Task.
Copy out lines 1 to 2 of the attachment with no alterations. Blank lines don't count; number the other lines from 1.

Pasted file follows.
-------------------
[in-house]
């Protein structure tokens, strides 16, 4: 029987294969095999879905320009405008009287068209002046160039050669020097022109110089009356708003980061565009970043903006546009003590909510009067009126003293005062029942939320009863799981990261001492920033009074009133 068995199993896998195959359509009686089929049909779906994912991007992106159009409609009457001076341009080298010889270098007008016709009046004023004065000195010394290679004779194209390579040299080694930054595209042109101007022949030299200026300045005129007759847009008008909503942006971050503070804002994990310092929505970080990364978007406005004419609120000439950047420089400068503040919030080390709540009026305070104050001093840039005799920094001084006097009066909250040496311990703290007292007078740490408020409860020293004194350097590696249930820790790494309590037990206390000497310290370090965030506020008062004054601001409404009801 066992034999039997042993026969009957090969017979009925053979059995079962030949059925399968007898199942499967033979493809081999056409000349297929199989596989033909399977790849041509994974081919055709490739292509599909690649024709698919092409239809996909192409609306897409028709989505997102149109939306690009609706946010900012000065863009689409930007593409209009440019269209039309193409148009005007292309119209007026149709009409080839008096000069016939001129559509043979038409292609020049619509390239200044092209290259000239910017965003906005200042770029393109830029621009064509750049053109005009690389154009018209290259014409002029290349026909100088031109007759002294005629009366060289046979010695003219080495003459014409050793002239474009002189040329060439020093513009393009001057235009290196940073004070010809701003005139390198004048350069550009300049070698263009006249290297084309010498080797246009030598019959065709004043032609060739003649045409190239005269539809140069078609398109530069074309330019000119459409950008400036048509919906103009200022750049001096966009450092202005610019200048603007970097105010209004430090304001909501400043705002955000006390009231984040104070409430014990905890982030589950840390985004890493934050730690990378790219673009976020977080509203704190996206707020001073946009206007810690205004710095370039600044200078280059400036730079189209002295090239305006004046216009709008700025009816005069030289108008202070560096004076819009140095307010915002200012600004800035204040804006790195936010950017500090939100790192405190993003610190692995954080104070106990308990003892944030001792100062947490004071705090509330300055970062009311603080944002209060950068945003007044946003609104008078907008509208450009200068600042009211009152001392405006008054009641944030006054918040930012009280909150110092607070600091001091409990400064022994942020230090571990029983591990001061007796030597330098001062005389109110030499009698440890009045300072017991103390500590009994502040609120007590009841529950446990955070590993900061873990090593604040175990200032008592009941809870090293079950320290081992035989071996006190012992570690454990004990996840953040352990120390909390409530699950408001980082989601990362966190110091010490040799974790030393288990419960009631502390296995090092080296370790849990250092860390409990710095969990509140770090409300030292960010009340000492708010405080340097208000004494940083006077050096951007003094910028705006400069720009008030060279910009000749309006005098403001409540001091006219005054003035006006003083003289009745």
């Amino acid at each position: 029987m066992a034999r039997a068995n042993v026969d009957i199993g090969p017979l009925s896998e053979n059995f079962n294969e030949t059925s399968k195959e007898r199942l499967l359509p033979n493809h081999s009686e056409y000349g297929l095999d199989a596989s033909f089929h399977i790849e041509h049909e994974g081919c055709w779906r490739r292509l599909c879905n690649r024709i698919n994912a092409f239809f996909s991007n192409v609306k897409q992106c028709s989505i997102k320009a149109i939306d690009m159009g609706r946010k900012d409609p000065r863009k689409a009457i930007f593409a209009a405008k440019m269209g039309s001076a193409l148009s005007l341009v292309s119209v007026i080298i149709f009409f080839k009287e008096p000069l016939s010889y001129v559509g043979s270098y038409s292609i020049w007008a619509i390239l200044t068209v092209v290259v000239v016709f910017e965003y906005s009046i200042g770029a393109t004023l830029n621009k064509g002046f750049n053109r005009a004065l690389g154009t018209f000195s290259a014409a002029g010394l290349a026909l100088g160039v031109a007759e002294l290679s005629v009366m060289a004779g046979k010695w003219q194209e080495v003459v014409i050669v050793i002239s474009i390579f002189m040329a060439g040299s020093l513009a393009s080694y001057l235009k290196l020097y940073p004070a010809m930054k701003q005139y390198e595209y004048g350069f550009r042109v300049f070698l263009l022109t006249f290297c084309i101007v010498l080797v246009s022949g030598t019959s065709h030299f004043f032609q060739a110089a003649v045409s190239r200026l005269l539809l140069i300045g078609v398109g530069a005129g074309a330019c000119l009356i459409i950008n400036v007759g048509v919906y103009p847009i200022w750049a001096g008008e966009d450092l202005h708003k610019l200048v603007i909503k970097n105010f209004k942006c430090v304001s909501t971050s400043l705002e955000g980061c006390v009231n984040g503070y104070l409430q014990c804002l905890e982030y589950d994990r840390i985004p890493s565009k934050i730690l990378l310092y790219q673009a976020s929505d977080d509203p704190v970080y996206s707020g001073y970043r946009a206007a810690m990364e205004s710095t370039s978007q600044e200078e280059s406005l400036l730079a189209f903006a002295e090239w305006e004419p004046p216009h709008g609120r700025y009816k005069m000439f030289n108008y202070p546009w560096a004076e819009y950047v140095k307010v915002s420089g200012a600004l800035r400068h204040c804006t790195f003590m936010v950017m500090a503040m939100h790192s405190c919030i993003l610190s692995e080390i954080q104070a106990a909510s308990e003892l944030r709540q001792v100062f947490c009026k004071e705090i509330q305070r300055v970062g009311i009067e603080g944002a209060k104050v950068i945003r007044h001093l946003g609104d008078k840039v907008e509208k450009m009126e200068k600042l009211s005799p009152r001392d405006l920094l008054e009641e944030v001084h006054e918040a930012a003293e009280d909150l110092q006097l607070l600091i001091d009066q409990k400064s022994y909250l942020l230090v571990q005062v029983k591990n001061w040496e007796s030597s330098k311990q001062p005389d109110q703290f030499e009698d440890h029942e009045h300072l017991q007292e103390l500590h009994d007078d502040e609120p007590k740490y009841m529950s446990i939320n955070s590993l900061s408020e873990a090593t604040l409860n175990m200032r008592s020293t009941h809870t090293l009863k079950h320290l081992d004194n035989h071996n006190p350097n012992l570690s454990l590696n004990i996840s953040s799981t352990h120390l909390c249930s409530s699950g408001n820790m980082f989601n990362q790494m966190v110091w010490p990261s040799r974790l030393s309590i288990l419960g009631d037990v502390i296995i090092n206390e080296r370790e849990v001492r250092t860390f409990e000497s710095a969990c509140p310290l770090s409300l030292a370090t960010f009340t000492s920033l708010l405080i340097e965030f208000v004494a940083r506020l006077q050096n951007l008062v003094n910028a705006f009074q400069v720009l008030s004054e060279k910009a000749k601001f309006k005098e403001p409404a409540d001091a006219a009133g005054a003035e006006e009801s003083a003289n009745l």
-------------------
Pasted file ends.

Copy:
[in-house]
């Protein structure tokens, strides 16, 4: 029987294969095999879905320009405008009287068209002046160039050669020097022109110089009356708003980061565009970043903006546009003590909510009067009126003293005062029942939320009863799981990261001492920033009074009133 068995199993896998195959359509009686089929049909779906994912991007992106159009409609009457001076341009080298010889270098007008016709009046004023004065000195010394290679004779194209390579040299080694930054595209042109101007022949030299200026300045005129007759847009008008909503942006971050503070804002994990310092929505970080990364978007406005004419609120000439950047420089400068503040919030080390709540009026305070104050001093840039005799920094001084006097009066909250040496311990703290007292007078740490408020409860020293004194350097590696249930820790790494309590037990206390000497310290370090965030506020008062004054601001409404009801 066992034999039997042993026969009957090969017979009925053979059995079962030949059925399968007898199942499967033979493809081999056409000349297929199989596989033909399977790849041509994974081919055709490739292509599909690649024709698919092409239809996909192409609306897409028709989505997102149109939306690009609706946010900012000065863009689409930007593409209009440019269209039309193409148009005007292309119209007026149709009409080839008096000069016939001129559509043979038409292609020049619509390239200044092209290259000239910017965003906005200042770029393109830029621009064509750049053109005009690389154009018209290259014409002029290349026909100088031109007759002294005629009366060289046979010695003219080495003459014409050793002239474009002189040329060439020093513009393009001057235009290196940073004070010809701003005139390198004048350069550009300049070698263009006249290297084309010498080797246009030598019959065709004043032609060739003649045409190239005269539809140069078609398109530069074309330019000119459409950008400036048509919906103009200022750049001096966009450092202005610019200048603007970097105010209004430090304001909501400043705002955000006390009231984040104070409430014990905890982030589950840390985004890493934050730690990378790219673009976020977080509203704190996206707020001073946009206007810690205004710095370039600044200078280059400036730079189209002295090239305006004046216009709008700025009816005069030289108008202070560096004076819009140095307010915002200012600004800035204040804006790195936010950017500090939100790192405190993003610190692995954080104070106990308990003892944030001792100062947490004071705090509330300055970062009311603080944002209060950068945003007044946003609104008078907008509208450009200068600042009211009152001392405006008054009641944030006054918040930012009280909150110092607070600091001091409990400064022994942020230090571990029983591990001061007796030597330098001062005389109110030499009698440890009045300072017991103390500590009994502040609120007590009841529950446990955070590993900061873990090593604040175990200032008592009941809870090293079950320290081992035989071996006190012992570690454990004990996840953040352990120390909390409530699950408001980082989601990362966190110091010490040799974790030393288990419960009631502390296995090092080296370790849990250092860390409990710095969990509140770090409300030292960010009340000492708010405080340097208000004494940083006077050096951007003094910028705006400069720009008030060279910009000749309006005098403001409540001091006219005054003035006006003083003289009745």